Pan masala advertisements are surrogate for tobacco products : Indian Journal of Cancer

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Original Article

Pan masala advertisements are surrogate for tobacco products

Sushma, C; Sharang, C1

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Indian Journal of Cancer 42(2):p 94-98, Apr–Jun 2005. | DOI: 10.4103/0019-509X.16699
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Pan masala is a comparatively recent habit in India and is marketed with and without tobacco. Advertisements of tobacco products have been banned in India since 1st May 2004. The advertisements of plain pan masala, which continue in Indian media, have been suspected to be surrogate for tobacco products bearing the same name. The study was carried out to assess whether these advertisements were for the intended product, or for tobacco products with same brand name.


The programme of a popular television Hindi news channel was watched for a 24-h period. Programmes on the same channel and its English counterpart were watched on different days to assess whether the advertisements were repeated. The total duration of telecast of a popular brand of plain pan masala (Pan Parag) was multiplied by the rate charged by the channel to provide the cost of advertisement of this product. The total sale value of the company was multiplied by the proportion of usage of plain pan masala out of gutka plus pan masala habit as observed from a different study, to provide the annual sale value of plain pan masala product under reference.


The annual sale value of plain Pan Parag was estimated to be Rs. 67.1 million. The annual cost of the advertisement of the same product on two television channels was estimated at Rs. 244.6 million.


The advertisements of plain pan masala seen on Indian television are a surrogate for the tobacco products bearing the same name.


Advertising is a well-known method of promotion of a product or idea. Various modalities of advertisements are known. Any place an 'identified' sponsor pays to deliver their message through a medium is considered advertising.[1] Although mouth-to-mouth promotion is also considered advertisement, money also is quite often spent to create the buzz. The companies ultimately aim at creating a brand franchise for their product through advertisements. Various modalities for advertisements are known. Tobacco companies also use various methods of advertising for promotion of their product. Having a favorite cigarette advertisement has been observed to be associated with future smoking or likelihood of trying tobacco,[2] as well as with earlier age at smoking initiation.[3] Direct mechanisms by which tobacco advertising may increase tobacco consumption include (i) encouragement of initiation of tobacco; (ii) increase in daily consumption of tobacco; (iii) retarding cessation efforts; (iv) encouraging former smokers to resume. Three indirect mechanisms of such increase may happen through (i) media dependence on tobacco advertising revenues discouraging full and open discussion of its hazards; (ii) support to institutions may create political support or mute oppositions to tobacco industry's marketing and policy objectives; (iii) ubiquity of advertising may contribute to a social environment in which tobacco is perceived to be socially acceptable.[4] On the other hand, tobacco companies consistently deny the role of advertising in promotion of tobacco use. They claim that the purpose and effect of marketing are merely to provide information and to influence brand selection among current users of tobacco products.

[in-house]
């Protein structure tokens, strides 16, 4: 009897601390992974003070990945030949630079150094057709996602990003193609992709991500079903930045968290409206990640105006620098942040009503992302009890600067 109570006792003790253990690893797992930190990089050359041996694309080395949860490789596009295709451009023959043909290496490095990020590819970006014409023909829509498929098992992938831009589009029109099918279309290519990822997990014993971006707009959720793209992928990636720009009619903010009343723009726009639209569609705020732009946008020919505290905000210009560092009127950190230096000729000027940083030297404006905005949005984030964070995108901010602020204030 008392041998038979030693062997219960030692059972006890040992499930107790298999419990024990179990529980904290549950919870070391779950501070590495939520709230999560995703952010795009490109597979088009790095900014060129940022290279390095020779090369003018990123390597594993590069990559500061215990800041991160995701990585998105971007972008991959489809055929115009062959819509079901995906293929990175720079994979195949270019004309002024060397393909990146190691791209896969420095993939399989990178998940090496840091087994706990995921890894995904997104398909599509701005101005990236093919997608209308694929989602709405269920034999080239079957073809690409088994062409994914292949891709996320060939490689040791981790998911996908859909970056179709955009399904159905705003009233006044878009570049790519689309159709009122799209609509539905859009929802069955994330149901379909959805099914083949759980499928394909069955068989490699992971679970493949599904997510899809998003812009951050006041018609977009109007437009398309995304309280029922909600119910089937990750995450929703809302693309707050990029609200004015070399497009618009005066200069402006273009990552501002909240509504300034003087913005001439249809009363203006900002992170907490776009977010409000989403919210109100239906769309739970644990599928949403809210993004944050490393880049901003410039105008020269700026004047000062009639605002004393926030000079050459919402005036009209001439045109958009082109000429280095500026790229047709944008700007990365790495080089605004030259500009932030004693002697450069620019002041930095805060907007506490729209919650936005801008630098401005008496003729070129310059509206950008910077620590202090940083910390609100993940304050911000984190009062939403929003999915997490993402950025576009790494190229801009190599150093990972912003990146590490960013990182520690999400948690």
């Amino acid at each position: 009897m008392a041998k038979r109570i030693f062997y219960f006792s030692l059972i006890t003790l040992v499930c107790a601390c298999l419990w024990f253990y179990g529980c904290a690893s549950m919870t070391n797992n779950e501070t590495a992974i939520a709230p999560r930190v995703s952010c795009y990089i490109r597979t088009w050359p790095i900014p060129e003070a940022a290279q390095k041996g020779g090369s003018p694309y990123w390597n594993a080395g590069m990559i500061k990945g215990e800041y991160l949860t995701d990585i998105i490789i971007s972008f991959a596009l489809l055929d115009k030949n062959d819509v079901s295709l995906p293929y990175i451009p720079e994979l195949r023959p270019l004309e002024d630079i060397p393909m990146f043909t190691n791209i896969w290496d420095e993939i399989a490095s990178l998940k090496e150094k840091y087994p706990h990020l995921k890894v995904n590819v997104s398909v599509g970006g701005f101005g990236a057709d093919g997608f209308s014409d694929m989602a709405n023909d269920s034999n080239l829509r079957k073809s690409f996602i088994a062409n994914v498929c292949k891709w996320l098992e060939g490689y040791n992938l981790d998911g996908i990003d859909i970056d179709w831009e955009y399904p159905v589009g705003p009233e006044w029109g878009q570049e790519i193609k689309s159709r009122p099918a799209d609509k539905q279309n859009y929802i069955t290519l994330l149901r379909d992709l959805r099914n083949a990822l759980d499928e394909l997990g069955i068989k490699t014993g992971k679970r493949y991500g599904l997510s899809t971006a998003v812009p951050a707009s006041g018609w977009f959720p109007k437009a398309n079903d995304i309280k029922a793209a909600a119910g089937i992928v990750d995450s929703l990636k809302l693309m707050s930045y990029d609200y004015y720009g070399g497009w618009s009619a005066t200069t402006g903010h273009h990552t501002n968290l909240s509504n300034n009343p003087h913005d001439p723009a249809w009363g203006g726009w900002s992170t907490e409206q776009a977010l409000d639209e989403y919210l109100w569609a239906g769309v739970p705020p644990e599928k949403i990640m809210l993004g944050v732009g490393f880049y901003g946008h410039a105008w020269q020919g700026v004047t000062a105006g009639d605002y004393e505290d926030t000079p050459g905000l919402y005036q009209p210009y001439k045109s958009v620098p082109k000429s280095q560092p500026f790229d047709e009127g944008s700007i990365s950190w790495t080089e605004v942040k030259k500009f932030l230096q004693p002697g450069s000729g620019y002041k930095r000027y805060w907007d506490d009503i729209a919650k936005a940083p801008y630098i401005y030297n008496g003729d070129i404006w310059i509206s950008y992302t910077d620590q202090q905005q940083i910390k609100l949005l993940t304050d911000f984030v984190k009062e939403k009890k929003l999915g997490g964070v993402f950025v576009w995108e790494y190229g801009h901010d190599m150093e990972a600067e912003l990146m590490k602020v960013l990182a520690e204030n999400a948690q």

In view of its important role in promotion of tobacco use, many countries have banned advertisements of tobacco products. However, tobacco companies often circumvent such efforts through trademark diversification by sponsoring various activities[5] or through surrogate advertisements. The literal meaning of 'Surrogate Advertising' is duplicating the brand image of one product extensively to promote another product of the same brand.

India had been concerned about the promotional effect of tobacco advertisements. Tobacco advertisements had been banned on electronic media and on Government controlled print media since the 1980s.[6] This was subsequently made stricter through Cable Television Network Act, 1995, to cover direct, as well as indirect advertising of tobacco products. However, tobacco advertisements were permitted in print media till the implementation of the comprehensive legislation on control of tobacco products.[7] Formulation and promulgation of this legislation took a substantial time and the tobacco companies were possibly gearing themselves to circumvent such ban.